Noam Chomsky

Avram Noam Chomsky was born on December 7, 1928, in an affluent neighborhood of Philadelphia, Pennsylvania in the United States. He was the son of Hebrew teachers who emigrated to the US from the Ukraine and Russia at the turn of the century.

Chomsky studied Hebrew and Linguistics at the University of Pennsylvania. He is currently Professor (Emeritus) in the Department of Linguistics & Philosophy at Massachusetts Institute of Technology (MIT), where he has worked for over 50 years.

He is described as the "father of modern linguistics". His theories that revolutionised linguistics came to prominence in 1959, with the argument that contrary to the prevailing idea that children learned language by copying and by reinforcement (ie behaviourism), basic grammatical arrangements were already present at birth.

In addition to his work in linguistics, he has written on war, politics, and mass media, and is the author of over 100 books.

In the 1960s he became a prominent critic of the Vietnam War. He has become well known for his criticism of US foreign policy, and the mainstream news media and has also strongly supported the Occupy movement and spoken out against the Obama administration’s use of drones.

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Reflections on Syria were equally gloomy.

“If anyone can share anything constructive about Syria, I’d like to hear it,” the soft-spoken professor challenged the audience.

He said the war-torn country was now heading towards “suicide” and partitioned into three regions – one rebel-held, another controlled by president Bashar al-Assad, and a third under Kurdish control.

So far, attempts to organize a "Geneva II" peace conference on Syria to revive a political transition plan agreed in June 2012 in the Swiss city have come to naught. UN diplomats say it is looking increasingly unlikely that such a conference will take place anytime soon, if at all.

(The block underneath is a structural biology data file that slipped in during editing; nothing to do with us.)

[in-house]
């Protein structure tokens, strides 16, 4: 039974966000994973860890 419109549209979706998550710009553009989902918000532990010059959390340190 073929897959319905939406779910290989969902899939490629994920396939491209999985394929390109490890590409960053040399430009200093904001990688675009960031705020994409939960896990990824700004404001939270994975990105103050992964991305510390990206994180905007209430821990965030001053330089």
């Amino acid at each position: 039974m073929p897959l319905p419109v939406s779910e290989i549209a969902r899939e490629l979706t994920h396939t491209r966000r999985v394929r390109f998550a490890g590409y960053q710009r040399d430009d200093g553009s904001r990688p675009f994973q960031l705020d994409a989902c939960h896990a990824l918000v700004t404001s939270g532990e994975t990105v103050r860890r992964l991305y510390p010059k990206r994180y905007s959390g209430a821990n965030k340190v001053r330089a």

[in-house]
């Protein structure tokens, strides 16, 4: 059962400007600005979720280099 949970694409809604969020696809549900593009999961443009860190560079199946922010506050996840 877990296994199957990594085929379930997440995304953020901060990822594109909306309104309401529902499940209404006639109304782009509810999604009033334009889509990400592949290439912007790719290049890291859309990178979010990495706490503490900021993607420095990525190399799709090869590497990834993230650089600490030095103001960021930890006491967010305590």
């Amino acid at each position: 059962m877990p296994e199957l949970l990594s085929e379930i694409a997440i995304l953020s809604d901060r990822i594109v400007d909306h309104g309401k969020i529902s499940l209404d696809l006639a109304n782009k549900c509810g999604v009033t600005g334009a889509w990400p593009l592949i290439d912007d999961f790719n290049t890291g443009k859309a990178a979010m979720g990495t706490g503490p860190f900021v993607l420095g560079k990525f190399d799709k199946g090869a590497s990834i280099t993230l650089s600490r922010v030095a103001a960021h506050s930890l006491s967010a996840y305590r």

Chomsky concurred: “Efforts by Lakhdar Brahimi, the special peace envoy for Syria of the United Nations and the Arab League, are in the offing, but the chances of success are not very high.”


Turning to events in Egypt, where deposed President Mohamed Mursi, the country’s first freely elected leader, was removed by the army on July 3, Chomsky said it was important to remember that this was “a military coup”.

And chances that the military, which has controlled society since 1953 and is supported by the US, will relinquish power are “pretty unlikely”, the white-haired professor added.

To applause from observers at the conference, Chomsky said former National Security Agency (NSA) systems analyst Edward Snowden should be “honoured”, and not pursued by the US authorities for leaking classified documents that spelled out the huge scale of the government's monitoring of internet and telephone communications.

He insisted the leaked NSA documents exposed no threats to US security, as claimed, and criticized US efforts to try to extradite Snowden back to the US from Moscow airport, where he is currently holed up, and Hong Kong, his previous hide-out.

Friday’s press conference followed a special linguistics evening. On Thursday over 3,000 linguistics experts, some of whom had queued for up to two hours to secure a seat at the main Geneva University auditorium, heard the professor who revolutionised linguistics give a talk on “What is language and why does it matter?”

Demand was so great that five additional video screens were set up in separate halls to broadcast the presentation by the MIT intellectual live.